Stepping inside an 1870s hôtel particulier in Paris, where tall windows overlook the river Seine and the Musée du Louvre, is to be transported back in time, to the Third Republic that followed the fall of Napoléon III, back when courtesans set the fashion and balls were the rule rather than the exception. Walls, ceilings, beams, doors, and floors pullulate with patterns and motifs: painted, gilded, dripping with trompe l’oeil pearls, swirling vegetation, swags of faux fabric, and great lashings of wedding-cake plasterwork. Mythological narratives are recounted in polychromatic terms, with Hercules attending to his labors across one ceiling as lissome Muses, from Erato to Urania, strike attitudes on walls.
“He wanted a palace, not a house,” AD100 interior decorator Jacques Grange says of the Russian businessman who is the mansion’s present owner, a connoisseur of contemporary art who also “respects a range of artistic achievement.” Even when one of those achievements turns out to be an entire building that is protected by federal legislation. “The City of Paris won’t allow you to touch a thing,” Grange explains of the multi-story house, on which he worked in collaboration with architect Jean-François Bodin. (It will be featured in the designer’s forthcoming monograph, to be published by Rizzoli in September.) Built between 1870 and 1872, by and for a rich engineer, it was later home to Victor Laloux, the architect of the opulent train station that is now the Musée d’Orsay. Until recently, it was pressed into service as corporate offices. Still, Grange continues, “You cannot change it; you can only restore it.” That being said, an official who turned out
to be a fan of his work granted him permission to replace the skylit gallery’s “boring stone floor” with an expanse of black and white marble inlaid in the manner of Byzantine mosaics. Powerfully graphic, its outsize diamond pattern perfectly complements the gallery’s mirror-paneled Renaissance Revival envelope—as does the unexpected injection of modernity through a plump Campana brothers sofa with a spiky golden frame, voluptuous armchairs by Ernst Kühn, and the splashy 2011 canvas by American artist Joe Bradley that’s mounted behind them.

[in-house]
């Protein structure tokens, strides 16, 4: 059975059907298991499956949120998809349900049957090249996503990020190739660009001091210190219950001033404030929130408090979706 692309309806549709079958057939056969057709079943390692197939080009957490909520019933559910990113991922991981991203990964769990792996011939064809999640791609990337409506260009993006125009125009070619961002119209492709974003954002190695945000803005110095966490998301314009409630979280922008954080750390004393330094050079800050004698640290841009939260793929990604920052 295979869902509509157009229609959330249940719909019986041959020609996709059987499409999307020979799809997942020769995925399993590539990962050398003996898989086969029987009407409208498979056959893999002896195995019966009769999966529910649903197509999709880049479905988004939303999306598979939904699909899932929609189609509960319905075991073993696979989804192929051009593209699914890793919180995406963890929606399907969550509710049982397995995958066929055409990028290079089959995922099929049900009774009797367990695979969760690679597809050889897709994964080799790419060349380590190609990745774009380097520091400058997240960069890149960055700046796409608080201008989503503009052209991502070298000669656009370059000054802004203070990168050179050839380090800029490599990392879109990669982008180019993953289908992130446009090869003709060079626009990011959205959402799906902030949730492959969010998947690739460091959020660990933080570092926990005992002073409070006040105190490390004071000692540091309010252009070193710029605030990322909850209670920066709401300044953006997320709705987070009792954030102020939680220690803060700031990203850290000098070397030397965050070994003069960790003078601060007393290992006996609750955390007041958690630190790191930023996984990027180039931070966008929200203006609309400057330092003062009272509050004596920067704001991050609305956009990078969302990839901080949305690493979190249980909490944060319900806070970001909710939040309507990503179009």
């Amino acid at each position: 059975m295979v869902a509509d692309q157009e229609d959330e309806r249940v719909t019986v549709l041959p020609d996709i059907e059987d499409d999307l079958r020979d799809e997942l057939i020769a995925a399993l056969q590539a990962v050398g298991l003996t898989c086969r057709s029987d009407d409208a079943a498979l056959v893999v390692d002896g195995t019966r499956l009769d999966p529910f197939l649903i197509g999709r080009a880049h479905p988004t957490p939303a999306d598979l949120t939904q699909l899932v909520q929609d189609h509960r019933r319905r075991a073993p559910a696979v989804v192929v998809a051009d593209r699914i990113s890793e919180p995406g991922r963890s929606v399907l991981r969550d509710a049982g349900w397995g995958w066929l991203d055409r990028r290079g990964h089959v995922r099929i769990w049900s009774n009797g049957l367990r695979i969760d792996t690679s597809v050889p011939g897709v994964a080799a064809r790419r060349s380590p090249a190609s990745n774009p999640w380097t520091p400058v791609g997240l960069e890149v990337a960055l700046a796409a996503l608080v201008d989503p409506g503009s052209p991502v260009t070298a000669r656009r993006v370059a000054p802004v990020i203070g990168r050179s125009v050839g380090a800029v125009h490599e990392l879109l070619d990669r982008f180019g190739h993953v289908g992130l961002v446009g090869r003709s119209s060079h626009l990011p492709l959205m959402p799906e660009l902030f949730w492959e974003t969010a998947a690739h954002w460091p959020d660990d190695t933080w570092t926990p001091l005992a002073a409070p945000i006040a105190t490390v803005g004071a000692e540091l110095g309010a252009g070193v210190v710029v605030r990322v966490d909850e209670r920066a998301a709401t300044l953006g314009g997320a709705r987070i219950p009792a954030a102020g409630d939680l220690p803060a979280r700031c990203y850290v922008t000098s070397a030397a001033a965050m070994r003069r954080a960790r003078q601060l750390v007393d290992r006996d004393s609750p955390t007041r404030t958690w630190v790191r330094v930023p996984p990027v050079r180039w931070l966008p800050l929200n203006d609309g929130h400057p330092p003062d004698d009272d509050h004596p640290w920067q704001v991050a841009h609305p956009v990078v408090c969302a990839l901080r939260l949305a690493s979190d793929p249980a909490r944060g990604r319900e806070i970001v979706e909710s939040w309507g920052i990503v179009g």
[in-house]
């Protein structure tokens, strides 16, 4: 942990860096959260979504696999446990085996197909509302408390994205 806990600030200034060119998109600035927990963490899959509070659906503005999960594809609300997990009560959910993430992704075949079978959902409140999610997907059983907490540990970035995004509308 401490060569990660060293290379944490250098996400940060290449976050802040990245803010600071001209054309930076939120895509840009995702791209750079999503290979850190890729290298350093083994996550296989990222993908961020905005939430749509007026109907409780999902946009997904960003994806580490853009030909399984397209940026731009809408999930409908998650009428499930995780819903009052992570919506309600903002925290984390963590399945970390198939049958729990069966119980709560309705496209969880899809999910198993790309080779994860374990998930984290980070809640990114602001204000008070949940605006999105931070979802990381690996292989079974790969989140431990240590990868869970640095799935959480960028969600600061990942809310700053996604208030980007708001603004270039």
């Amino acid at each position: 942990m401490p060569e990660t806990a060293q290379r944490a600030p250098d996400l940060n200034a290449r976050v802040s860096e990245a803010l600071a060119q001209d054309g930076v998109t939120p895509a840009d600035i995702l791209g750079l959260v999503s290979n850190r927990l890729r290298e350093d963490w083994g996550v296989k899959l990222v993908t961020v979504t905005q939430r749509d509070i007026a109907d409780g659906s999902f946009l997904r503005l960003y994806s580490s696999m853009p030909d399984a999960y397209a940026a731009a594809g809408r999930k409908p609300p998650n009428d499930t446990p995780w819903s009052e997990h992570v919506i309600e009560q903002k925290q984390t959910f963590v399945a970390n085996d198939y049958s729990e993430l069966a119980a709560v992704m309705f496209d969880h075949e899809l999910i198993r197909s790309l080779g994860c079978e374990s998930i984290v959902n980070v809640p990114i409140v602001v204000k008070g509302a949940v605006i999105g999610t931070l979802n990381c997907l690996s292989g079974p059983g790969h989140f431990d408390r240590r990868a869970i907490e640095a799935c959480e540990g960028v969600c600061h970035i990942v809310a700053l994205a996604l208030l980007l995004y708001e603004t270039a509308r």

To bring the soaring rooms back to their original appearance, Grange called on Atelier Mériguet-Carrère, a third-generation Paris studio of decorative painters that is known for working with legendary French designers such as Emilio Terry and Georges Geffroy, as well as helping to restore the Palais Garnier. “All the decors on the walls were in very bad condition when I arrived, all the surfaces,” says the designer, a talent with a contemporary outlook who nonetheless is no stranger to revitalizing the glories of the past or incorporating them into his rooms: One of the designer’s recent restoration projects is the couture salons at 31 rue Cambon, which has been the headquarters of Chanel since 1918.
Since the Russian clients’ house is “a little theatrical,” Grange says with a chuckle, “you have to do something similarly strong to balance the architecture and the murals.” Neutrals would have been the safest scheme, but the owner’s stylish wife wanted “something glamorous, something couture.” Originally a boudoir, the room that artist Charles Lameire and his staff populated with the Muses in the 1870s has become a “very raffiné” salon. In colors taken from Lameire’s imagery, jewel-tone fabrics—a lavishly embroidered emerald-green silk velvet and a sapphire-blue damask—upholster the sofas and armchairs. Pale-yellow silk curtains frame the windows, the shade echoing the splendidly gilded panels and woodwork. Spread across the parquet floor is one of several carpets that Grange designed for the house, this one speckled with oversized stylized thistles and woven in multiple shades of blue relieved by off-white accents.
Despite preservation rules, Grange and Bodin, when challenged, managed to skirt them with considerable flair and no little ingenuity. “If you imagine what a room could become, then it’s easy,” the designer explains. Case in point is a spacious salon that has been nimbly transformed into a bath thanks to freestanding elements (as well as inventive plumbing solutions) that make no visible inroads into the floor or walls: Gypsum-clad cabinets designed by Grange offer storage, while screenlike fabric partitions shield the shower, the tub, and the toilet. Similarly, towering metal bookshelves turn another room into a library, their skeletal sleekness offset by quirky furnishings, such as a pair of 19th-century neo-Gothic armchairs where spikes meet curves. “I love this period, but nobody wants it,” Grange says in a tone of disbelief.
There were no restrictions on creativity, though, when it came to dealing with the mansion’s utilitarian basement level. There, Bodin and Grange carved out a minimalist swimming pool for which artist James Turrell designed atmospheric lighting that shifts from orange to white to blue. “When Turrell arrived, I stopped,” Grange says respectfully, adding that, unlike so many subterranean splashdowns, “it doesn’t look like a nightclub.” Instead, it is mysterious and otherworldly, a secret complement to a house that is a work of art designed to hold works of art.